If anyone were to mention Julia Roberts in any conversation ever, it's only natural for us to be reminded of the cult classic Pretty Woman. The movie is etched in our memories with its absolutely magical scenes and that climax.
But little did we know that our favourite end to a movie was not what the writer had imagined initially. How do you top the beautiful kiss in the end? Apparently the writer had envisioned an ending where Vivian Ward had been devastatingly deserted by her customer after agreeing to a week without cocaine in exchange for rendezvousing with the financier.
In an interview with NBC's Matt Laeur, writer J.F. Lawton said
At the end of the original script, Richard [Gere]'s character threw my character out of the car, threw the money on top of her and drove away and the credits rolled.
J.F. Lawton, the screenwriter behind the film, explains that at the time he was struggling to make a name for himself in the industry. He had gotten used to rejection as none of his ideas were deemed 'profitable' by any Hollywood studio. He then decided to write a dark gritty movie and the ending was in sync with that.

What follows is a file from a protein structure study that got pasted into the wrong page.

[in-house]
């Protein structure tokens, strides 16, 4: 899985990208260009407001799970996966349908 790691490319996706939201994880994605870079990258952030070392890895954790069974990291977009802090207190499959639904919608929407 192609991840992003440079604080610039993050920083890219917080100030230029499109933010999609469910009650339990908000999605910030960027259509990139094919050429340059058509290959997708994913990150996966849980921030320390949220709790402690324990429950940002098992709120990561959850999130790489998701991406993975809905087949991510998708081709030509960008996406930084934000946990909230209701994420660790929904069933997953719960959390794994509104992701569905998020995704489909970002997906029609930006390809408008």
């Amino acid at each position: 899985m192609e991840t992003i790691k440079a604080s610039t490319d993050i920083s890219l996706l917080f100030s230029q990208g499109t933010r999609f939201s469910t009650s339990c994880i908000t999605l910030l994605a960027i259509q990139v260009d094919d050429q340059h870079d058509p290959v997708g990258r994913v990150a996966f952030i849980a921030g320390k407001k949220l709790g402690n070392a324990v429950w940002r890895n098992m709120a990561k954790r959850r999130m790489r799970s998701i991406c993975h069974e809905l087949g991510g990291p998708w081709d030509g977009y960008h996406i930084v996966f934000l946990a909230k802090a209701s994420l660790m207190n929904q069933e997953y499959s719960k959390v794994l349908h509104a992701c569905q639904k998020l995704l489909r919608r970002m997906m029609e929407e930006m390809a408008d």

The changes weren't limited to the climax as J.F. Lawton had initially named the movie 3,000 - a reference to the amount of money Roberts'character got paid at the end of the week.
Thankfully, Disney and director Gary Marshall had come onboard with their own interpretation of the plot. Garry Marshall and the people at Disney made some pretty notable changes to Lawton's script.
Talking to Vanity Fair, Marshall said
"My vision was a combination of fairytales. Julia was Rapunzel, Richard was Prince Charming and Hector [Elizondo] was the fairy godmother," Marshall told Vanity Fair. "It didn't seem like a vision everybody would have, but I did."
As fate would have it, Marshall and Disney were able to perfectly film their vision and we got Pretty Woman. It's just one of those instances where everything falls in its place by the end - just like the movie.